Monday, April 02, 2007
City Gates: Line Drawing
Here's the fairly tight line drawing which is the next step in Syd Mead's process, after doing the grayscale value study. I left the file at 3000 pixels wide (it's reduced here to 800), but I used a pretty fat pencil tool in Painter and didn't zoom in too far to simulate drawing on a smallish piece of paper. Everything here is drawn by hand, with no guide curves or Bezier-path-generated ellipses.
It's actually not as hard as most people (and I used to) think to do smooth accurate curves (and ruler-straight lines, for that matter) by hand without tools or templates. The secret is twofold: speed, and use your whole arm - and of course, a lot of practice. But it's important to practice at speed to learn how to make smooth lines and curves. Pretty much everyone starts out trying to draw such things very slowly, sort of "petting" the line a small bit at a time. This just doesn't work at all, you get a rough or squiggly line; I tried it for years and of course had little success, and thus always fell back on rulers or templates.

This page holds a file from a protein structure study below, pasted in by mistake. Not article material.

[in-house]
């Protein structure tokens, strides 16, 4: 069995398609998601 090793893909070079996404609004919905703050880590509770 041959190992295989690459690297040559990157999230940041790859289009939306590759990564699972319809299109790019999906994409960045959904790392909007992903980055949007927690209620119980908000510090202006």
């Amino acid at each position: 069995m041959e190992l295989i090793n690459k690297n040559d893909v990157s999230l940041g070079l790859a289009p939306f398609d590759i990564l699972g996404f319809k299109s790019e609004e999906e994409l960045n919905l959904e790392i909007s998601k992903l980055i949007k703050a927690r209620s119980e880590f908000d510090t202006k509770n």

This is probably one of the most important things I learned from Feng's class, from watching Feng draw: first, anyone can do this, so you can let yourself (if not force yourself) to believe that you can do it; second, just go ahead and do it a lot and practice and let your hand and arm learn how to do it, learn to trust your brain/nerves/muscles to do this action. It took maybe a couple of weeks of daily practice to get my first absolutely ruler-straight line drawn at an exact length... but after that, I knew I could do it and it ceased to be a problem. Same thing with curves and even ellipses (although I'm still a lot better at narrow ones than wider ones).
And of course, doing it digitally means you can make your curve, and if it's not right, hit Undo and do it again until it is right. But always try to make it right the first time, and you'll quickly find that you're hitting Undo less and less frequently - and your productivity explodes. :)
Anyway, so next I will attempt to imitate Mr. Mead's process for the "color miniature," a small-scale preliminary to figure out the colors of the final piece. I might wind up doing several different passes at it, just to see what happens.